CANADIAN RAILWAY OFFICE OF ARBITRATION
CASE NO. 1390
Heard at Montreal, Wednesday, July 10, 1985
CANADIAN NATIONAL RAILWAY COMPANY
BROTHERHOOD OF MAINTENANCE OF WAY EMPLOYEES
Appeal of the discipline assessed the record of Track Maintenance Foreman A. Borden, 6 August 1984.
JOINT STATEMENT OF ISSUE:
Mr. Borden was notified to patrol his territory on 6 August 1984, a statutory holiday. Following an investigation Mr. Borden was assessed 15 demerit marks for refusing to patrol his territory on statutory holiday, August 06, 1984 – a violation of Rule 2.12, Form 1233E, Part 1, Rules for Foremen.
The Brotherhood appealed the assessment of 15 demerit marks on the grounds that it was unjustified.
The Company has declined the appeal.
FOR THE BROTHERHOOD: FOR THE COMPANY:
(SGD.) G. SCHNEIDER (SGD.) D. C. FRALEIGH
System Federation General Chairman Assistant Vice-President, Labour Relations.
There appeared on behalf of the Company:
J. Russell – Labour Relations Officer, Montreal
T. D. Ferens – Manager Labour Relations, Montreal
S. Williams – Labour Relations Officer, Winnipeg
And on behalf of the Brotherhood:
G. Schneider – System Federation General Chairman, Winnipeg
R. Y. Gaudreau – Vice-President, Ottawa
T. J. Jasson – Federation General Chairman, Winnipeg.
AWARD OF THE ARBITRATOR
This is an appeal of the propriety of the 15 demerit marks assessed the grievor for his failure to report for duty on the August 6, 1984, Statutory Holiday. There is no dispute that Mr. Borden was properly advised in advance of the requirement that the would be expected to report for work on that holiday.
It appears from the material in the parties’ briefs that Mr. Borden expressed two concerns in responding to the company’s requirement that he work on general holidays. The first was that the company has failed to arrange for more qualified Track Maintenance Foremen (with a ‘D’ Book) to share the inconvenience of being required to work on the holidays. And, the second concern pertained to the company’s decision to alter its practice of paying him a full 8 hour day for the holiday.
The company simply relied upon the "obey now, grieve later" rule with respect to the appropriate response that the grievor should have made to the company’s actions. Or, more precisely, he should have reported to work on the statutory holiday, as directed, and grieved his complaints against the company in an appropriate manner.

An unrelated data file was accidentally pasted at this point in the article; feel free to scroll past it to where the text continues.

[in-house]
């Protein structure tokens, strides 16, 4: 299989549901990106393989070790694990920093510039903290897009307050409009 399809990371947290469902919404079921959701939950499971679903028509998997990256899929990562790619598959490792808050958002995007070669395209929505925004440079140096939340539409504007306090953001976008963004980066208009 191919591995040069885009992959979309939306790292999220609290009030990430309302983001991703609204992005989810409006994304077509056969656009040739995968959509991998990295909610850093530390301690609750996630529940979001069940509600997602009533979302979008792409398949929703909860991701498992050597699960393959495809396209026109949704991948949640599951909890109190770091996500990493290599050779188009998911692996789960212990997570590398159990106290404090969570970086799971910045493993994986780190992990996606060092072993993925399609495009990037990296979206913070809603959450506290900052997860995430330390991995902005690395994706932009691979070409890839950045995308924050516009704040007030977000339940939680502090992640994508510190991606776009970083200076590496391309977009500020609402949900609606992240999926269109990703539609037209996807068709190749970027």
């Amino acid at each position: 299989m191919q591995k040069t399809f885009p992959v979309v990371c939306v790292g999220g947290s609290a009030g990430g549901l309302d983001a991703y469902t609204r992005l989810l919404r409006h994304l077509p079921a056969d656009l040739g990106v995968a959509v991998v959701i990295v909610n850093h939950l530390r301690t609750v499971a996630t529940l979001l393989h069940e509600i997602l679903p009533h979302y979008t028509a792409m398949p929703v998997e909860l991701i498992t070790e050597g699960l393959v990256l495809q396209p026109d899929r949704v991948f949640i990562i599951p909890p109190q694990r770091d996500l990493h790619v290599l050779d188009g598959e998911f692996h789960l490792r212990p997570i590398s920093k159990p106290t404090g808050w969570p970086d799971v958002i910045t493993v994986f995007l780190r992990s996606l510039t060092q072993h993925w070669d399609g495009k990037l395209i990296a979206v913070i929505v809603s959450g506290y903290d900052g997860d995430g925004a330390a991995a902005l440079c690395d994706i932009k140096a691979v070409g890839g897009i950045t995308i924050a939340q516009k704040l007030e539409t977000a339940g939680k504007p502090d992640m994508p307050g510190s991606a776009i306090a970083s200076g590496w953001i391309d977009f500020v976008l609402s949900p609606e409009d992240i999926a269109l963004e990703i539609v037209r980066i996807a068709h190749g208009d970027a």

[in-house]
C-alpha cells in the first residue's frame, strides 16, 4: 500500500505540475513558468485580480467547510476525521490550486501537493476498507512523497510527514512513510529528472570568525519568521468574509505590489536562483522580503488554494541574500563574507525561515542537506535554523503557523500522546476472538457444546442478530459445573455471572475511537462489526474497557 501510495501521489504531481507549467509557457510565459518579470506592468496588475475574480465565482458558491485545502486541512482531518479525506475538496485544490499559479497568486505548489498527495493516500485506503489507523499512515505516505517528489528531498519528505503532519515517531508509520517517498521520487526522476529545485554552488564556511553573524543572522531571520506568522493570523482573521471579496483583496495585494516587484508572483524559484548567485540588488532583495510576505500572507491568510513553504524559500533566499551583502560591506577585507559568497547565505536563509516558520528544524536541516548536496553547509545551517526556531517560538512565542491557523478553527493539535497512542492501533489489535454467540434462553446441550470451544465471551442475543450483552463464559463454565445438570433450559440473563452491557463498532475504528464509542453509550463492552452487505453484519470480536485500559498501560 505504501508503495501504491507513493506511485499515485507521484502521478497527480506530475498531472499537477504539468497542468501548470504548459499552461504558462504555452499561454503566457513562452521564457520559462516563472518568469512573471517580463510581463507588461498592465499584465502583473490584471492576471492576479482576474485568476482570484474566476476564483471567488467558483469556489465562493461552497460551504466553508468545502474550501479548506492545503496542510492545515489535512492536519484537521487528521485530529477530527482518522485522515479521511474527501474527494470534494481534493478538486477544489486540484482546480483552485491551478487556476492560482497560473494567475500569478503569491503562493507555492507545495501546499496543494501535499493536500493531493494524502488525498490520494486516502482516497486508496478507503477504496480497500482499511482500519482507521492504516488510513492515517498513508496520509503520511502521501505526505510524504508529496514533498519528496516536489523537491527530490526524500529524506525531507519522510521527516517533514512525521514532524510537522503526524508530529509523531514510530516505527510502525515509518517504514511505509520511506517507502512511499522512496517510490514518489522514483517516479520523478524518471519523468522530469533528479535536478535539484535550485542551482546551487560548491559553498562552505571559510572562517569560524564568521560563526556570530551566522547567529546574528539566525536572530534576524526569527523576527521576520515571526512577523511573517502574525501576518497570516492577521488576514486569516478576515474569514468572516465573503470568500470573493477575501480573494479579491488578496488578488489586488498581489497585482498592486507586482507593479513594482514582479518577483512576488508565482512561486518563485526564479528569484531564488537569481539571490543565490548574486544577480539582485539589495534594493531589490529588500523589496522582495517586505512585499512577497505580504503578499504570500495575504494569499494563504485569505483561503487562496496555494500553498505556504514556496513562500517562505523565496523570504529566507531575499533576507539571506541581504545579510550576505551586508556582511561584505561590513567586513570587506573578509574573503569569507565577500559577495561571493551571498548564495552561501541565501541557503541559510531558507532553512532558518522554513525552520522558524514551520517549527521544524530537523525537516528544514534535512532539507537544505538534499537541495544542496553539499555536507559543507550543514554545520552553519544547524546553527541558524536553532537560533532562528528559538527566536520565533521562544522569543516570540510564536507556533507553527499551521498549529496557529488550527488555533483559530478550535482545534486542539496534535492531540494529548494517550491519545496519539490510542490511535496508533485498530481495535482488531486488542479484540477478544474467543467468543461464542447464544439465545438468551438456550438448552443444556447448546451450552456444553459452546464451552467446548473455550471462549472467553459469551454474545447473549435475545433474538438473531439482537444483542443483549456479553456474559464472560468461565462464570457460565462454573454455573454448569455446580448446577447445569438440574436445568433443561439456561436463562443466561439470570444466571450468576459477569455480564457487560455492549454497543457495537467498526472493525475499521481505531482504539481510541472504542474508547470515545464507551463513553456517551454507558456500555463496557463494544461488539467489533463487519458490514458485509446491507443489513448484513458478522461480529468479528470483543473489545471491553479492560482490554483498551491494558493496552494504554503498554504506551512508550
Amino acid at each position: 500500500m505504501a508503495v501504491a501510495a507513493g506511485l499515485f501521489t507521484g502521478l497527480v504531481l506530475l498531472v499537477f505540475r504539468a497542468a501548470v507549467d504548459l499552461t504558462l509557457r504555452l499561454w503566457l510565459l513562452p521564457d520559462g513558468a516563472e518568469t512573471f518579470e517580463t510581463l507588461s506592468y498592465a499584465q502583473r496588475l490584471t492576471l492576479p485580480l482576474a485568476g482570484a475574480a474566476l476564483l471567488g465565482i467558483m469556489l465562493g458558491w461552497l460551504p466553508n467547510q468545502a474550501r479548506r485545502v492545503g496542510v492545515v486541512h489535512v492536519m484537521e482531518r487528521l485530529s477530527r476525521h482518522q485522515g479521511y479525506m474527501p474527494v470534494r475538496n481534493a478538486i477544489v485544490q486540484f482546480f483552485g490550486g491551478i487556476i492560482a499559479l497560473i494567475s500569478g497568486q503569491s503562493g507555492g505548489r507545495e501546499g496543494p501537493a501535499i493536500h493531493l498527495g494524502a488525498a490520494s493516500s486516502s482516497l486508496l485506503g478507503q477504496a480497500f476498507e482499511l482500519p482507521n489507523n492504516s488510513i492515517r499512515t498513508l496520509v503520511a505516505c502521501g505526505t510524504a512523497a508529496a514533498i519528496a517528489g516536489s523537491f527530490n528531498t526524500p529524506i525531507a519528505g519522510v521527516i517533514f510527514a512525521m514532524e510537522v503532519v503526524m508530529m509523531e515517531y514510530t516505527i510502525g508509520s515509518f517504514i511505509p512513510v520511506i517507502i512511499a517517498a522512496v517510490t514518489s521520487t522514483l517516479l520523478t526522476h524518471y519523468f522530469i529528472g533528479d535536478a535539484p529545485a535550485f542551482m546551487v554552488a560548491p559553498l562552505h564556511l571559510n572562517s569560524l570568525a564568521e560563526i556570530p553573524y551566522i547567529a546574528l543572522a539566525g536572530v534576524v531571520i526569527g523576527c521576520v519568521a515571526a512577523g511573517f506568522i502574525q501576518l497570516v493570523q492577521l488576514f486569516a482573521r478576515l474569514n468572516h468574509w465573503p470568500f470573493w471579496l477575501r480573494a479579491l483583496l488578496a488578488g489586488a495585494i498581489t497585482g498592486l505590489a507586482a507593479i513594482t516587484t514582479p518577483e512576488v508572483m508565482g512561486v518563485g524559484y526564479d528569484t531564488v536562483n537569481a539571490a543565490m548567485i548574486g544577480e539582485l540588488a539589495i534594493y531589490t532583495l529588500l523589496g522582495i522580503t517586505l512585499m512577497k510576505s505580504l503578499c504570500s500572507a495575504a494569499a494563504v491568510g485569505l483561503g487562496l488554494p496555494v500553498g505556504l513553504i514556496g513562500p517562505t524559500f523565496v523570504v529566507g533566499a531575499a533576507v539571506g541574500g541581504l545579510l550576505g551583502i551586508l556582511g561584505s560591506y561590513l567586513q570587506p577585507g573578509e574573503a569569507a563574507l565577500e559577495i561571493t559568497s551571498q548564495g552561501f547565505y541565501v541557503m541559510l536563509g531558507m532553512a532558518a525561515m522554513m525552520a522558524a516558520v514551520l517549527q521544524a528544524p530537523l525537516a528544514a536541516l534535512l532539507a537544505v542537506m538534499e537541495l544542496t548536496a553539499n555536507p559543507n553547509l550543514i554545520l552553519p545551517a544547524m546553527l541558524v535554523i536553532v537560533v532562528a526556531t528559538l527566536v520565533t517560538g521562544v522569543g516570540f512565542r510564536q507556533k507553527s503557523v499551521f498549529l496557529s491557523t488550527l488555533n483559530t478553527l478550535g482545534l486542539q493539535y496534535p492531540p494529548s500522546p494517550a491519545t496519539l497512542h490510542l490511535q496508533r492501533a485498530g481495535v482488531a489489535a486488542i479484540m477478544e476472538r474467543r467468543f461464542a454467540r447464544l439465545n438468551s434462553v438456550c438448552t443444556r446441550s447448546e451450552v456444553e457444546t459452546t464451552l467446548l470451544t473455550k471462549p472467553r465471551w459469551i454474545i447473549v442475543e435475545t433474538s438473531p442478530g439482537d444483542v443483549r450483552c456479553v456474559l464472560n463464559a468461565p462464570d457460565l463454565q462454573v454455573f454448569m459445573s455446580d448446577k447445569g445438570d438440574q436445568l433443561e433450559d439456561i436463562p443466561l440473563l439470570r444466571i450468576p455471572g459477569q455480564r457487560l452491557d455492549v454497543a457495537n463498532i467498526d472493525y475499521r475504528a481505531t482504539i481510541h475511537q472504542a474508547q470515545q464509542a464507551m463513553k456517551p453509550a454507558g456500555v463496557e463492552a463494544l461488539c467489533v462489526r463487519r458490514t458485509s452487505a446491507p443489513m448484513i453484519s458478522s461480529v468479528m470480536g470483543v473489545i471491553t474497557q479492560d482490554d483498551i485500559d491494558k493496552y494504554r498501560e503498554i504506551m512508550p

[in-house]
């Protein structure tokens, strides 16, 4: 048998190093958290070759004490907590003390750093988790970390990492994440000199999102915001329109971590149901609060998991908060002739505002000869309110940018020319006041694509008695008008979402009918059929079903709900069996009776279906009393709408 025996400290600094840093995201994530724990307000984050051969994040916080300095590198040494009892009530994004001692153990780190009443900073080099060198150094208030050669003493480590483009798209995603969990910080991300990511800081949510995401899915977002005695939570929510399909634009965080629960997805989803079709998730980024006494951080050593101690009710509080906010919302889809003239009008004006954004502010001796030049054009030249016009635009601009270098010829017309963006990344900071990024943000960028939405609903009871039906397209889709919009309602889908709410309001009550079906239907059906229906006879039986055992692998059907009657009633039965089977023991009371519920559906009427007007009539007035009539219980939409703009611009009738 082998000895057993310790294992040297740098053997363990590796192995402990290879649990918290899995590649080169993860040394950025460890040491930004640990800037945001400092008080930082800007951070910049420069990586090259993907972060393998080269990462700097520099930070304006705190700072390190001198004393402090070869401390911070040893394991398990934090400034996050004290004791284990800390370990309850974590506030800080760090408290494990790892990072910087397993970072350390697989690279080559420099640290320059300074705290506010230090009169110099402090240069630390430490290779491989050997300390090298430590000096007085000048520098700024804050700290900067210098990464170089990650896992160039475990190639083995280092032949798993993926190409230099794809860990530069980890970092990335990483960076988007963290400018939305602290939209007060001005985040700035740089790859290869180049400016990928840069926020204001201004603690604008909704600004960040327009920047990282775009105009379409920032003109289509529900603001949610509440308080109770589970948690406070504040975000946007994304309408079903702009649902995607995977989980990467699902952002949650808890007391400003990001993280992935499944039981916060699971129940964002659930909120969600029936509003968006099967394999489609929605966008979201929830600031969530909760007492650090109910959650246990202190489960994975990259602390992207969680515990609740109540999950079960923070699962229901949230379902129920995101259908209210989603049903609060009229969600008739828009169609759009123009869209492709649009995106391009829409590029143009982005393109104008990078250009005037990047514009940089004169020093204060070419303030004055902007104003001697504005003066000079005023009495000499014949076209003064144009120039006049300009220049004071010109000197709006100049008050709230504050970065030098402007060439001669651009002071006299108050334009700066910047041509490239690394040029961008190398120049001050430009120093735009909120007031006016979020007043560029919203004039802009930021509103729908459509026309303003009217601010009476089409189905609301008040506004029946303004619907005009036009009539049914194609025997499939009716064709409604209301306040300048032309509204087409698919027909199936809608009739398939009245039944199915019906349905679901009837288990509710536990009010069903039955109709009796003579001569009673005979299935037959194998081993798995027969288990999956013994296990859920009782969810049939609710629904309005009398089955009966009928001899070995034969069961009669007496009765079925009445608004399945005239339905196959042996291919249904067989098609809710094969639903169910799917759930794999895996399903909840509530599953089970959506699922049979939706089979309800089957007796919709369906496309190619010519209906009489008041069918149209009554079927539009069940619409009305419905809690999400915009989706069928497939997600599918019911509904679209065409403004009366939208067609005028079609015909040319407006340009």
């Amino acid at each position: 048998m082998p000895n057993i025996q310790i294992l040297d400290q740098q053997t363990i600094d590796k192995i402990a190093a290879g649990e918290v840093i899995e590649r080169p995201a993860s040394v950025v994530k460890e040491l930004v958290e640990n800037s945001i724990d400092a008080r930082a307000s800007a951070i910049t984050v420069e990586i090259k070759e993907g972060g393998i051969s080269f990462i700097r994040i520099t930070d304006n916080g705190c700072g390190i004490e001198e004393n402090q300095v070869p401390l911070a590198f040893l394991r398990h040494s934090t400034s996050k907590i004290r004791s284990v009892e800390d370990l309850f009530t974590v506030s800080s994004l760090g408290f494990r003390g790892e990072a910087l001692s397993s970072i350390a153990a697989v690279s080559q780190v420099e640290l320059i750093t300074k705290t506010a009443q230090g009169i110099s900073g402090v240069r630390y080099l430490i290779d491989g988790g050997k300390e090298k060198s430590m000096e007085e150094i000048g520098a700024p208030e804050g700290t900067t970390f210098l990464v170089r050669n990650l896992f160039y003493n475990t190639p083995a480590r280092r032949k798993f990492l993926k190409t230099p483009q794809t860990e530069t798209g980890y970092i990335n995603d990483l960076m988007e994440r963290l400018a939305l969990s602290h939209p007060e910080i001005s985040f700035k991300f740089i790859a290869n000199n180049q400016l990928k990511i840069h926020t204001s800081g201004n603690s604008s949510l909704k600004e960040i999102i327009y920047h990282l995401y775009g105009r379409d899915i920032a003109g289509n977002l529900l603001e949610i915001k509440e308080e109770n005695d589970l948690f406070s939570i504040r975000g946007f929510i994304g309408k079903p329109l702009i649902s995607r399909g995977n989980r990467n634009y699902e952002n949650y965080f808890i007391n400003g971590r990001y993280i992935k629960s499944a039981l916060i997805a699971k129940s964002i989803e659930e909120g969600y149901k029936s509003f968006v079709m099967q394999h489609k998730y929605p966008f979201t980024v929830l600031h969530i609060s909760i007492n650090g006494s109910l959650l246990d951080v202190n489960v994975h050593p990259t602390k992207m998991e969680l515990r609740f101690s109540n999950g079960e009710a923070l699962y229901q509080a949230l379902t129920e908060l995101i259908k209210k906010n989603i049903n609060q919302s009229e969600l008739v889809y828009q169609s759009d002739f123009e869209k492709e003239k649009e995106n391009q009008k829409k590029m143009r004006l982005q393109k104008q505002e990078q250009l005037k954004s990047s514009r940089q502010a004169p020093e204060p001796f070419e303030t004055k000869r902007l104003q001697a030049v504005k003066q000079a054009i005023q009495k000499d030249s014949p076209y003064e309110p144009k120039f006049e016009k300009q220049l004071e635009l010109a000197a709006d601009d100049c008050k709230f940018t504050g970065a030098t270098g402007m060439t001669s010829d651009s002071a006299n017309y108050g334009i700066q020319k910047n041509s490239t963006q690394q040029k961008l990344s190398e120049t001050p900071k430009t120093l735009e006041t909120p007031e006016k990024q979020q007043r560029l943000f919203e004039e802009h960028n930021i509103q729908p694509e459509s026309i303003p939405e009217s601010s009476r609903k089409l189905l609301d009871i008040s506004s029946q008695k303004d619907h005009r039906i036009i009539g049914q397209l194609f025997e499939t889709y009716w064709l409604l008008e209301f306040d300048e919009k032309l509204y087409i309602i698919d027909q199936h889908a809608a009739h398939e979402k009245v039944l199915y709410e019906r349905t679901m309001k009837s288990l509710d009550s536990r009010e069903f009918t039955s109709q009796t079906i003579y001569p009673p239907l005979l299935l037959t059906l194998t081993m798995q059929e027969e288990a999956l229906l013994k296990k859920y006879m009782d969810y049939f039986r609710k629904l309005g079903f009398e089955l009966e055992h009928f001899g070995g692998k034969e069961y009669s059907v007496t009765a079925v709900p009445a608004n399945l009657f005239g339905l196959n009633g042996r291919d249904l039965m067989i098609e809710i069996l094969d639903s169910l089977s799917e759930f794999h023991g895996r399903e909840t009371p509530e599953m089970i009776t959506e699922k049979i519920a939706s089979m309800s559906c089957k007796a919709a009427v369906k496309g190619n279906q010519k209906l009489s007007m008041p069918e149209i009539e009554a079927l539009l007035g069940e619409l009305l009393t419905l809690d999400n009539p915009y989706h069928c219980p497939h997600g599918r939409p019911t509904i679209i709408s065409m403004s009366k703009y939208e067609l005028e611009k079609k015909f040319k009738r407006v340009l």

I am satisfied that the company is quite correct with respect to the grievor’s complaint about the amount of payment he should have received for working on a general holiday. Quite clearly, if the company should be "estopped" by its practice of paying the 8 hour rate despite the strict language of Article 10.9 of Agreement 10.1 to the contrary then that should have been made the subject matter of a grievance. In that sense, the grievor was clearly insubordinate for his failure to obey the company’s directive to report.
The grievor’s second complaint is more difficult to deal with. The materials indicated that the company has taken some measure to alleviate the pressure exerted upon the grievor to work each and every statutory holiday by training more appropriate personnel in the performance of his work duties. To this extent, the grievor’s strategy has proven successful. That is to say, there existed a measure of substance to that complaint. Yet, should the legitimacy on the merits of a complaint that cannot necessarily be dealt with under the grievance procedure warrant an insubordinate response?
In a recent case in CROA #1381 I suggested that not all complaints need necessarily be susceptible to the grievance procedure in order that they might be resolved. A reasoned position presented to management with respect to a legitimate complaint often results in success without recourse to the grievance procedure. So long as the grievor has access through his trade union representatives to the airing of a complaint his recourse to self-help simply should have been contained. In other words, as the arbitral precedents suggest there are very few instances where reliance upon insubordination will be condoned.
Nevertheless, in the light of the grievors’ service with the company I am satisfied that 15 demerit marks is unusually harsh for a first offence. It is my ruling that five (5) demerits should have been assessed the grievor for his infraction and his disciplinary record should adjusted accordingly.
(signed) DAVID H. KATES